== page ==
Based on the mature technology of laparoscopic resection of hepatic cystic echinococcosis, the world’s first Da Vinci robot assisted resection of hepatic cystic echinococcosis was successfully implemented in 11th March, 2016. Now the preliminary treatment experience are reported as follows.

Case presentation

A 29-year-old woman of Han nationality with a history of chronic hepatitis B presented more-than-one-year persistent right epigastric pain. She was a long-term resident of the pastoral area of Aba in Sichuan Province and raised dogs at home. The BMI assessed at admission was 23.9 kg. m2, the nutritional risk score was 1, the ability of daily living (ADL) grade was I and ECOG score was 0. Physical examination showed normal vital signs; skin and sclera without yellow dye; no abnormal cardiopulmonary function and palpable superficial lymph nodes; liver and spleen were impalpable. Auxiliary examination showed HBsAg(+), HBeAg(+), HBcAb(+), Pre-S1Ag(+);HBV-DNA:5.7E + 04 IU/ml;ALT: 118 U/L, AST: 92 U/L,normal PT, ALB, TBIL, liver function: Child A; ICG R15:5.4% (DDG-3300 K, Nihon Kohden); normal serum AFP (chemiluminescence analysis); liver ultrasound imaging: hepatic cystic echinococcosis; contrast-enhanced CT: no hydatid lesion was found in head and lungs; an about 6 cm cystic mass with a little marginal calcification, which down into the gap of liver and kidney, was found on the anterior lobe of the right liver (Fig 1 and 1b). The cystic fluid was slightly turbid, and the cystic mass was diagnosed as hepatic cystic echinococcosis.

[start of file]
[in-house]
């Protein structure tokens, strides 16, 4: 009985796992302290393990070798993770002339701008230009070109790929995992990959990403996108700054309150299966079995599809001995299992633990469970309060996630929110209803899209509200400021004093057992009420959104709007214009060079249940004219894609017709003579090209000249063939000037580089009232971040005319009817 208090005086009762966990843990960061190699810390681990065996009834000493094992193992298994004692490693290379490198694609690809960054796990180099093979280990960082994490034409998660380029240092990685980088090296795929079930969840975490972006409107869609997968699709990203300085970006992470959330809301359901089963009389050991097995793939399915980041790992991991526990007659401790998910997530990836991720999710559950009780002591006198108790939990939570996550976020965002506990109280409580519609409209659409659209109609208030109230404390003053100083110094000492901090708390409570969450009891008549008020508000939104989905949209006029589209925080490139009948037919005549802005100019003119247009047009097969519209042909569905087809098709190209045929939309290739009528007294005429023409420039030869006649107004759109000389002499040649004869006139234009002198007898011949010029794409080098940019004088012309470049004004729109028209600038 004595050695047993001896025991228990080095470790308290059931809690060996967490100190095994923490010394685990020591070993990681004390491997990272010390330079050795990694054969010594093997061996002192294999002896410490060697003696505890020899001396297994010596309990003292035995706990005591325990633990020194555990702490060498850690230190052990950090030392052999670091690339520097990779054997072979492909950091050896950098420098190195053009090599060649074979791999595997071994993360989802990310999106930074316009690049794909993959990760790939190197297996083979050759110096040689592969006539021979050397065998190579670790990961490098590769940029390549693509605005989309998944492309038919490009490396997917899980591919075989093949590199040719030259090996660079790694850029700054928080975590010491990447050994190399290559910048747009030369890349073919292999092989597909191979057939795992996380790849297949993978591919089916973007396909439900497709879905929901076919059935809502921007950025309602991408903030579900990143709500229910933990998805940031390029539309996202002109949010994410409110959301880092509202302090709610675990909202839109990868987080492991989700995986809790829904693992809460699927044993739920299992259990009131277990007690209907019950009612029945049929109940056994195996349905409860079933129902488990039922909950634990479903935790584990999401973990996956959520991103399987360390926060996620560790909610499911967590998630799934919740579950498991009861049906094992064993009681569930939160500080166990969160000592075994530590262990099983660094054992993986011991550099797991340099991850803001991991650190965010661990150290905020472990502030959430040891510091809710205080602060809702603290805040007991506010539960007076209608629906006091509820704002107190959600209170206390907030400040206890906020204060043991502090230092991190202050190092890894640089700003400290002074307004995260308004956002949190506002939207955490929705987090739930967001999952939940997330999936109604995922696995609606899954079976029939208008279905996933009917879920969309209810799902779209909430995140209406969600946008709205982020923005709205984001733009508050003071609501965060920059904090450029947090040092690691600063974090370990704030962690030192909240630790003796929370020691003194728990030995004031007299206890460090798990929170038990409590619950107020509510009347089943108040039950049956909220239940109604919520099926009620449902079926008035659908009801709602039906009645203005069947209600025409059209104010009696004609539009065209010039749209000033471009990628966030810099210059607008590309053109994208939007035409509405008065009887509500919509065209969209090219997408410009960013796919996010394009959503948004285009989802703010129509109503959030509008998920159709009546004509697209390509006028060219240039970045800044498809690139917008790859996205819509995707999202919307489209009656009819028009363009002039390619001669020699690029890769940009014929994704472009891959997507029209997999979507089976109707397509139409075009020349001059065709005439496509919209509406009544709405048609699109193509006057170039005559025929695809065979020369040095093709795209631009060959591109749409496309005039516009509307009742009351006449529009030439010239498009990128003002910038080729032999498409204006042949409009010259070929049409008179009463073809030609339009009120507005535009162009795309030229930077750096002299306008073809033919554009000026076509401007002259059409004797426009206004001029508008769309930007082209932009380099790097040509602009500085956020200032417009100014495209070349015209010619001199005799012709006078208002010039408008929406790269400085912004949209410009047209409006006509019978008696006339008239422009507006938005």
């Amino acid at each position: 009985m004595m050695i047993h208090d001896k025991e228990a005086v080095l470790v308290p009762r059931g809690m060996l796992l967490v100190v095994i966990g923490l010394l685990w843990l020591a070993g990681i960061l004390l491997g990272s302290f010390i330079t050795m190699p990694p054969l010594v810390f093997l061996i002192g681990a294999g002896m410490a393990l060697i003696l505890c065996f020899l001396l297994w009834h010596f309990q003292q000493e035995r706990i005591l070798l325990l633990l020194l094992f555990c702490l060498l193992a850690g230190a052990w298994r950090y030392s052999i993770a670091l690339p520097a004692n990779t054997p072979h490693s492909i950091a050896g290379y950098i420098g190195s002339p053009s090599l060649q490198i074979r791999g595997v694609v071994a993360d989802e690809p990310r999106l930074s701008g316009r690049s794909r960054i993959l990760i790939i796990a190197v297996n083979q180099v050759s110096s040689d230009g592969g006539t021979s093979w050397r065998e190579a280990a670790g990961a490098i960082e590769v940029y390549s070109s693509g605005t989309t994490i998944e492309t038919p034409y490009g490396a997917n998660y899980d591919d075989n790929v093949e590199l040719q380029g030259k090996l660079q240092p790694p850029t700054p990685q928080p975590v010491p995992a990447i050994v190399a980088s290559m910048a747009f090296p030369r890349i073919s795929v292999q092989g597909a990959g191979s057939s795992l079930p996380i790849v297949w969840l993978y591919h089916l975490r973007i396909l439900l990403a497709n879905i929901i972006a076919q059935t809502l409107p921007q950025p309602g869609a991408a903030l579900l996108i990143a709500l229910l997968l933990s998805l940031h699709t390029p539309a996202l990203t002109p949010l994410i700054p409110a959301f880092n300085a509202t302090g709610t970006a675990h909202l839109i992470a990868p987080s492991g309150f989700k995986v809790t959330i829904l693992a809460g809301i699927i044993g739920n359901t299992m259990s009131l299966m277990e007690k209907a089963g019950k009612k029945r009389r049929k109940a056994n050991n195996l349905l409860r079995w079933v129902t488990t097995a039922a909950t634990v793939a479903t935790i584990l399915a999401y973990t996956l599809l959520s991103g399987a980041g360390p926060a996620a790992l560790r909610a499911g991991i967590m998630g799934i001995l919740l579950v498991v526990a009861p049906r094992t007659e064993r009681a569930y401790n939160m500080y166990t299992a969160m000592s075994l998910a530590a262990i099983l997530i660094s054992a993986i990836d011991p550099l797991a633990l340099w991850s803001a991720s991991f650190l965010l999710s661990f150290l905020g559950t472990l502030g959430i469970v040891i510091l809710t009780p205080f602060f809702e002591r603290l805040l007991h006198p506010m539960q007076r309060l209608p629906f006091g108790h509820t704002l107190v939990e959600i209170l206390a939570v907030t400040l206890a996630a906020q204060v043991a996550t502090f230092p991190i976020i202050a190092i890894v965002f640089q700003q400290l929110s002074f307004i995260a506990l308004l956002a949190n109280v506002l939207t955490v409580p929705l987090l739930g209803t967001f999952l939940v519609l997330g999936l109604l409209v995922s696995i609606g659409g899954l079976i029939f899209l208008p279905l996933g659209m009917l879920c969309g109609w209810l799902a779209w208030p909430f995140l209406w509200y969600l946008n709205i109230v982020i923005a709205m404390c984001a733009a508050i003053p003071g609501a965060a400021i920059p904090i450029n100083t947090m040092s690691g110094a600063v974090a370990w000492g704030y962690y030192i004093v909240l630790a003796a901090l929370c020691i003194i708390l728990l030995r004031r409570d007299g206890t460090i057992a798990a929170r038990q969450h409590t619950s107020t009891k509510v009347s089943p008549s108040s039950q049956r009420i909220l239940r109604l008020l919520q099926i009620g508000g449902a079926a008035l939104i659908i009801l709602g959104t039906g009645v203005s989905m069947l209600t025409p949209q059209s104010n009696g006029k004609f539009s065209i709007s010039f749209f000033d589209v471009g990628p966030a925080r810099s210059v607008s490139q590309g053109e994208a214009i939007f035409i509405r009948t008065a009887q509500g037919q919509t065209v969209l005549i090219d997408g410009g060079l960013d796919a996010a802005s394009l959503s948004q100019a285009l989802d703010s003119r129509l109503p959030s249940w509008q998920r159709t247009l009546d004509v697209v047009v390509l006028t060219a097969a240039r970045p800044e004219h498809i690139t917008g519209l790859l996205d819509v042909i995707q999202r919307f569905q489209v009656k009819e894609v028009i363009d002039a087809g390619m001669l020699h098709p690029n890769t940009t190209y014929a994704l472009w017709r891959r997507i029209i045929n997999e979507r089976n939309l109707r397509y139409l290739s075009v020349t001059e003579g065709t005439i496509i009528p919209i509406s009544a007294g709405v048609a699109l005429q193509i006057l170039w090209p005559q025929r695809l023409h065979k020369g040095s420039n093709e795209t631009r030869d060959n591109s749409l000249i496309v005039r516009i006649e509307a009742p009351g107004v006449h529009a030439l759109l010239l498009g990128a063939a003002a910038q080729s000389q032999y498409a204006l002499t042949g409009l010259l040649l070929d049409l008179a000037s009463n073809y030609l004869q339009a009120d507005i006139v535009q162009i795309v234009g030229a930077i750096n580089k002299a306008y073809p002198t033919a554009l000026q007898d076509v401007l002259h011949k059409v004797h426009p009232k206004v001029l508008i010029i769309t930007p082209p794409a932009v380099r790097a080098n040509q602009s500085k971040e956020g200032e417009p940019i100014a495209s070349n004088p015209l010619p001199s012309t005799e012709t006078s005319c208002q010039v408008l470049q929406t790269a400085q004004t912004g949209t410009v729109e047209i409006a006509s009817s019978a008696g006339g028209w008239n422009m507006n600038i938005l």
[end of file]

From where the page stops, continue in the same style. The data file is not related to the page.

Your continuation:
Fig. 1

a CT showedabnormal morphology of the right liver, spins to the right; b CT showed a hepatic hydatid cyst located in the anterior segment of the right lobe of the liver; c Intraoperative visual field showed hydatid cysts adjacent to the gallbladder and liver spins to the right

Half an hour before surgery, a dose of antibiotics (ceftazidime, 1.0 g) was used to prevent infection. The patient was treated with 100 mg hydrocortisone and rapid fluid infusion of 2000 ml before operation, the CVP was required to fall below 12 cm H2O during operation. After general anesthesia and tracheal intubation, the patient was placed in a 15° reverse Trendelenburg position (head-high, feet-low). The pneumoperitoneum pressure was maintained at 15 mmHg.

The distribution of Troca was shown in Fig. 2 and Da Vinci robot assisted resection was performed as follows: The right side of the umbilicus was selected as observation hole and the left side of the umbilicus was selected as auxiliary hole; No. 1 arm located below the left costal margin in the mid-clavicular line; No. 2 arm located 3 cm above the umbilical level on the right anterior axillary line; No. 3 arm located 3 cm above the umbilical level on the left anterior axillary line,. A straight needle with thread was punctured into the round ligament. After crossing the round ligament in the abdominal cavity, the thread was pierced from the opposite side. Lifting the thread to fully expose the surgical site. Then the liver and abdominal cavity was examined after successful puncture.
Fig. 2

Abdominal wall incisions